Alambic Ears Mundaka – Thunder!

If you're looking for an IEM with outstanding bass authority and power, a natural transparent midrange with excellent bite and a lively treble with excellent extension then Mundaka should be at the top of your list! 

The Mundaka has a strong personality with its incredibly powerful bass. Yet if it can be a basshead dream come true, it's not at the expense of the "audiophile" criterias thanks to its transparent midrange and excellent treble performance. Think of Mundaka as a good excuse to satisfy your inner basshead without compromising your audiophile backbone 😉

Pros

  • Highly engaging, fun and distinctive tuning
  • Outstanding subwoofer like sub bass
  • Toe tapping authoritative mid bass with excellent slam
  • Smooth, natural and transparent midrange with excellent bite
  • Energetic treble with smooth delivery and excellent extension
  • Outstanding stage height and excellent depth
  • Excellent price to performance ratio
  • Scales well with better sources
  • Custom at the price of universal

Cons

  • Only if you don’t like powerful bass 😉

Product Page : https://en.alambic-ears.com/produits-et-services
Price : 850€ (universal and custom)

Fit, Build & Isolation

The universal Mundaka features beautifully made shells with a piano black finish along with a colored nacre decorum. The shells are small except for a significant depth. They should fit smaller ears pretty well but will protrude a bit from your ears. The socket is a flush 2pin and I had no issues with cable rolling (worth mentioning).

Note that Alambic Ears can build a custom Mundaka for the same price as the universal. Also, my Mundaka although it’s the finalized product, it is a pre-production sample as I had the chance to preview it before its release.

Introduction

Alambic Ears has been gaining traction in the french community, first with excellent reshell services but now with a growing lineup. Some of you at headfi might have read some of @Aldo40 post in the DIY section.

Frédéric has a very interesting background that all caters to craftsmanship over 25 years : he has been building music instruments professionally and also… surfboards with quite a reputation over the years. If you’re a surf fan you won’t be surprised to notice Frédéric’s IEMs are named after surf spots.

As a DIYer speakers, amps, DACs and 4 years ago started building IEMs. He did quite a bit of re-shells in the french community and one thing leading to the other a year ago, people started asking him to build IEMs and that’s how the Jaws (3 way 5 BA) model was born (an upgraded Jaws II is now available).

Since then, he has started a full lineup from the Bali (350€) a 3 way 3 BA which was my first listen and I was mightily impressed at how coherent and fun the Bali was. I then had the chance to preview the Mavericks, a 4 way 7 BA : a fun IEM that features visceral, toe tapping, bass head level bass presence combined with a balanced midrange with excellent bite and an understated but refined treble. I haven’t heard the top of the BA range yet, but I have heard great things about he 4 way 11 BA Noosa and I’ll very probably review it soon.

The Mundaka is Frédéric first hybrid (and tribrid) featuring a 10mm DD, a full range BA and a dual EST. Alambic Ears website states : “Deep and clean bass. Intra-balanced to well-timed and lively mids with a natural extension of highs, crisp and impacting bass, a coherent scene and depth.”

Let’s check this out!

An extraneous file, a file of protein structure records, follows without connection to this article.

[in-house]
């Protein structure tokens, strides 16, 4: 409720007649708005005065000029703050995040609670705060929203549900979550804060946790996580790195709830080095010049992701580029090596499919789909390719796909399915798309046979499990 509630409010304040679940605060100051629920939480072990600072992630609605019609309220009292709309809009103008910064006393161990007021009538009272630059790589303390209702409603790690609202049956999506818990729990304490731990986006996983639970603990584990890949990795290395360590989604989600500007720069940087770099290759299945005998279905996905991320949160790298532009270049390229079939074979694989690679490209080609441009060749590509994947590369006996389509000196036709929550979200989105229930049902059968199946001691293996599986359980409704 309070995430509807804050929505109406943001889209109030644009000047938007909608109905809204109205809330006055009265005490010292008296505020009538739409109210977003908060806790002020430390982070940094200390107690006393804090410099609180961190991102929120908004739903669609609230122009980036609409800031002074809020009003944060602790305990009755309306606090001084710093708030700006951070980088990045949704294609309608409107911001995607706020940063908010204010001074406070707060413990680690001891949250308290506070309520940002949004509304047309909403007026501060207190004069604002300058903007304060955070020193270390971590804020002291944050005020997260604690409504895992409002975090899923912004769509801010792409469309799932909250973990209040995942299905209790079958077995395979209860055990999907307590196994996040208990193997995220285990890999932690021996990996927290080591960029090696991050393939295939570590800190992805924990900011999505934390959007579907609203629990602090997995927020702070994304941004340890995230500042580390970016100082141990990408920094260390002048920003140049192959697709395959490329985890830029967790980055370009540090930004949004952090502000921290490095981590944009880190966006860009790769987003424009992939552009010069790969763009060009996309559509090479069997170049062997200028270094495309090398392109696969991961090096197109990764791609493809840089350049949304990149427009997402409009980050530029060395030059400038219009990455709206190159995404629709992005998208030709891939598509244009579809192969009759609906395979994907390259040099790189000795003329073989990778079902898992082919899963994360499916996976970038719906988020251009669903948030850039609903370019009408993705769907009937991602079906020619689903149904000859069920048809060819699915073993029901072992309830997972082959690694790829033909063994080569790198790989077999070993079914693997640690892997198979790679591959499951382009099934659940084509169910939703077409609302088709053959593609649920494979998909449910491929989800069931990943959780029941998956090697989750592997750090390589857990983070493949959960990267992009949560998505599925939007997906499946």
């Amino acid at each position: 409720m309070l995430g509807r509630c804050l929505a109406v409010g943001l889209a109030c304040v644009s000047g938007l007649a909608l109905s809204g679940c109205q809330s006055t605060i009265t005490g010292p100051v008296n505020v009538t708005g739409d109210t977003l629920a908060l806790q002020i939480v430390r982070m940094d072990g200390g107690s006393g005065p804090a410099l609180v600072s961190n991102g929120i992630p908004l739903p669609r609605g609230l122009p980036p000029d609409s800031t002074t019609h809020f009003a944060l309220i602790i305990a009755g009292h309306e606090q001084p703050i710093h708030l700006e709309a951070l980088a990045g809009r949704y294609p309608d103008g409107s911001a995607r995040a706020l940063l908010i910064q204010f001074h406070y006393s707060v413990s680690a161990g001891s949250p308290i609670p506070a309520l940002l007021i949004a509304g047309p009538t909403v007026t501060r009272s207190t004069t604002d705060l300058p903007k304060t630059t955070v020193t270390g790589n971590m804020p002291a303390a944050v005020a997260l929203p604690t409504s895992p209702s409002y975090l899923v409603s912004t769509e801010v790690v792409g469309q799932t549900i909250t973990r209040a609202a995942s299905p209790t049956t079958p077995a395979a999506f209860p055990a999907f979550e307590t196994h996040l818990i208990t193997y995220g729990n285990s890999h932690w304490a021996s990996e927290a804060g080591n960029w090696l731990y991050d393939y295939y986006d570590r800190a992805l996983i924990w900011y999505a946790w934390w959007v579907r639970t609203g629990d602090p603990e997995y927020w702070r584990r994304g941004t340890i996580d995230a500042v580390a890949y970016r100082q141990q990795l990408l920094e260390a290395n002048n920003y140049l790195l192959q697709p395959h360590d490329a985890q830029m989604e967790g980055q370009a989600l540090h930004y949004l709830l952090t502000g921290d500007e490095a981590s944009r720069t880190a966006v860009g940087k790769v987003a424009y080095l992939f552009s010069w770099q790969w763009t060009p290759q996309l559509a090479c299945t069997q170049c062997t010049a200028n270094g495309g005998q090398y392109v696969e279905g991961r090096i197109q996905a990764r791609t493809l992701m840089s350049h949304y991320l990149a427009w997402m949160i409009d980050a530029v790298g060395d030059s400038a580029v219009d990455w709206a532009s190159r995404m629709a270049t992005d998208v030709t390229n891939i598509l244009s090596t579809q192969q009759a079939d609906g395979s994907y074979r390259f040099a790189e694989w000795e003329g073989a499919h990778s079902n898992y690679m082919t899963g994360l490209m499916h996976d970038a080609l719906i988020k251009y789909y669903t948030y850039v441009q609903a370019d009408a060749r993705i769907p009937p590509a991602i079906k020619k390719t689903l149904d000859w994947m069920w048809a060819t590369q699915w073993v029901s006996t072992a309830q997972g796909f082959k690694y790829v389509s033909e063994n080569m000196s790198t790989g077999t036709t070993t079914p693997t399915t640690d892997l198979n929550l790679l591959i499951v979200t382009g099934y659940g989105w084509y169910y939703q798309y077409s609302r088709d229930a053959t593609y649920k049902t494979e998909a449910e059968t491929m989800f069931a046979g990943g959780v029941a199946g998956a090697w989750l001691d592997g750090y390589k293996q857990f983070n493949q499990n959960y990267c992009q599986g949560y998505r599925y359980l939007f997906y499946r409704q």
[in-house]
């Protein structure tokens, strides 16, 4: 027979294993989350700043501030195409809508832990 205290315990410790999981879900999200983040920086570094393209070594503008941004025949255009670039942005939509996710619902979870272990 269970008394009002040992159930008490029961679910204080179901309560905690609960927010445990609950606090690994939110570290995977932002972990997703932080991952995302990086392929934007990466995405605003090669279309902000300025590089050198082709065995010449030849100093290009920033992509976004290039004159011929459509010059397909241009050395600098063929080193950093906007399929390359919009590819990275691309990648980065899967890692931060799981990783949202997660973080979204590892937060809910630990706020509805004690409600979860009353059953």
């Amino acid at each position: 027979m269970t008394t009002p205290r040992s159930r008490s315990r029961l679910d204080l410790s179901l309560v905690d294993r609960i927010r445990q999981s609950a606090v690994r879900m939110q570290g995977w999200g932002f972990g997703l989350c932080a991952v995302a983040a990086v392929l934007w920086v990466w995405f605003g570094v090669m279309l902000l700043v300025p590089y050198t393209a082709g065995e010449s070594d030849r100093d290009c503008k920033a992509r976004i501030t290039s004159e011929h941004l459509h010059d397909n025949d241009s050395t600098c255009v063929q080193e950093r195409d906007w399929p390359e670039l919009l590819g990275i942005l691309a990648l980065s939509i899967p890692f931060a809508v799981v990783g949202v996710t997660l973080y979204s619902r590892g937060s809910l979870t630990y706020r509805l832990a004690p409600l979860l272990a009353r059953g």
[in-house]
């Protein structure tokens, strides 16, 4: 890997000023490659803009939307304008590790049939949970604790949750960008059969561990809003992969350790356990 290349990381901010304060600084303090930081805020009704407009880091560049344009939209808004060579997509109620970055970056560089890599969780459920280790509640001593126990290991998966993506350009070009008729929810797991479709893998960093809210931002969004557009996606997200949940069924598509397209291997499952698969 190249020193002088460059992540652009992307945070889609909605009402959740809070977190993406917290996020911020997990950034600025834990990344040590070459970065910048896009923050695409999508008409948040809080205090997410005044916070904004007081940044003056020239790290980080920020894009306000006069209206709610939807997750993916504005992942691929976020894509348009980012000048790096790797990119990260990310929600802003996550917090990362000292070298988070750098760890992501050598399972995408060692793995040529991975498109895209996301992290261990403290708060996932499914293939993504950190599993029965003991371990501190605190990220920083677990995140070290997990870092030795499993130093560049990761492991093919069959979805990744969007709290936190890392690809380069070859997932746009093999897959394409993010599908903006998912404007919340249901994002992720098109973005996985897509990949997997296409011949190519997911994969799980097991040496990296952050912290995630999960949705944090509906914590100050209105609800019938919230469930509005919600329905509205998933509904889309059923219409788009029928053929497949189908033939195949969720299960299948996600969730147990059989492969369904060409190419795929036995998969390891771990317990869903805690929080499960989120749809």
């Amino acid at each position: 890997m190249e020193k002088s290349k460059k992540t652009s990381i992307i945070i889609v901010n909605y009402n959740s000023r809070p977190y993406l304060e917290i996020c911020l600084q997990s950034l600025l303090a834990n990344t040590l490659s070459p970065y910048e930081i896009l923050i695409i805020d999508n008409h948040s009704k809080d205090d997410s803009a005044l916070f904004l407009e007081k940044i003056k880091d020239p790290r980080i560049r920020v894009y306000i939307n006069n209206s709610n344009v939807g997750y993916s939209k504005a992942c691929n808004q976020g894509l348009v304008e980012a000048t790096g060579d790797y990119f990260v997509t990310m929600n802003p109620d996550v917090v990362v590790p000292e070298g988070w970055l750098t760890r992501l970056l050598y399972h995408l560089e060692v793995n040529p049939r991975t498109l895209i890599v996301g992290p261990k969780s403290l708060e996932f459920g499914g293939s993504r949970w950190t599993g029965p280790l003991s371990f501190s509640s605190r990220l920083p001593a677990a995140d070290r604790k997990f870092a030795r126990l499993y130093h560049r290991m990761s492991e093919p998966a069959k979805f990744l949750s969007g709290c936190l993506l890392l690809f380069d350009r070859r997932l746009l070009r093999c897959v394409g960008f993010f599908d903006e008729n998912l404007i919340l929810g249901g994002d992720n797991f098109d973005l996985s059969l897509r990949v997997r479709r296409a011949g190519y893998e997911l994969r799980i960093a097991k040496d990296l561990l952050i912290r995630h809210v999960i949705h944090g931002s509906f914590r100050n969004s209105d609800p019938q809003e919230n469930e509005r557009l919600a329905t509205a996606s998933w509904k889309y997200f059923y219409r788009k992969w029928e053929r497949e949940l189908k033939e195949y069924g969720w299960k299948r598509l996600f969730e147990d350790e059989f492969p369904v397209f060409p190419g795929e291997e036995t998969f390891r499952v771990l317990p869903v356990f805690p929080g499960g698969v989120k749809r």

Sound

There is no mistaking the Mundaka upon the very first minute it’s clear it has a very strong personality seated in deep and very powerful bass, a smooth and natural midrange and a lively and well extended treble. The Mundaka is a visceral and fun IEM but with strong technicalities as we’ll see. The soundstage is not the widest but it’s very tall and deep it’s more spherical than elliptical and its height is really outstanding making for a very immersive listening experience.

Bass

The Mundaka’s bass is simply put something to behold. Upon first listen you’ll probably get a aha aha moment and go “wow”. That was my initial reaction : I haven’t heard bass like this in quite a while (and my second reaction : I wonder how it would sound as a custom).

Last time I was wowed like this was with Campfire Solaris. The Mundaka provides visceral bass that will provoke an emotional response and unless you’re averse to bass you’ll love them and it’s a big part of the Mundaka’s engaging nature although it’s far from its only attribute.

The Mundaka sub bass feels like you have a subwoofer driver in there, very few IEM can deliver this type of sub bass, period. It might be too much for some, but the good news is it’s also a transparent bass and that’s one interesting trait of the Mundaka. It will provide a powerful, visceral sub bass only on tracks that do feature it. My usual Aphex Twin “Ageispolis” sub bass test track was thunderous and I think the best I have heard it and Phanee de Pool “Amstram” was just as good. I found myself going over more sub bass tracks than any of my previous reviews : Booka Shade “Paper Moon” and Darkside “Paper Trails” as well as Marian Hill “Differently” or Klangkuenstler “Man on the Moon” were so enjoyable it was clearly apparent that something was missing before. Color me impressed.

The mid bass is highly engaging and fun with a strong bass line, but not at the expense of realism : I was so impressed by the drums in Lucy Dixon “Stormy weather” I felt like being right there as I was toe tapping along the quick burst of Stomp’s drums rendered with good speed and outstanding authority. Very few IEMs manage to do this and in fact not every headphone will. The same was true of the Drums in Ted Poor “To Rome”, Fink’s “Resurgam” and Nenad Vasilic “Lupafte” or Yom “Une épopée” : the Mundaka clearly excels with drums. This being said, stringed bass also work wonders and Rubén González “La Lluvia” double bass is deep and powerful with a very natural decay.